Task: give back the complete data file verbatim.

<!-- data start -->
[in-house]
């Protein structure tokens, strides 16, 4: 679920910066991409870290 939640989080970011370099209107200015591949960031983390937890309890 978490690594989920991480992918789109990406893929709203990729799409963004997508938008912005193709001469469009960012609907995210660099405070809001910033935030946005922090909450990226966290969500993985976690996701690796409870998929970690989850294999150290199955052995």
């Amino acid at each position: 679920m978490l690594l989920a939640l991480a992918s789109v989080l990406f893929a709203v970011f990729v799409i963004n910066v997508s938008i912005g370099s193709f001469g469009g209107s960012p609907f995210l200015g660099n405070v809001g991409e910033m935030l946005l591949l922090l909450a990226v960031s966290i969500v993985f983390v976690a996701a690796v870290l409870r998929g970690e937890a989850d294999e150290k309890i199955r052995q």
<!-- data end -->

[in-house]
């Protein structure tokens, strides 16, 4: 679920910066991409870290 939640989080970011370099209107200015591949960031983390937890309890 978490690594989920991480992918789109990406893929709203990729799409963004997508938008912005193709001469469009960012609907995210660099405070809001910033935030946005922090909450990226966290969500993985976690996701690796409870998929970690989850294999150290199955052995």
């Amino acid at each position: 679920m978490l690594l989920a939640l991480a992918s789109v989080l990406f893929a709203v970011f990729v799409i963004n910066v997508s938008i912005g370099s193709f001469g469009g209107s960012p609907f995210l200015g660099n405070v809001g991409e910033m935030l946005l591949l922090l909450a990226v960031s966290i969500v993985f983390v976690a996701a690796v870290l409870r998929g970690e937890a989850d294999e150290k309890i199955r052995q």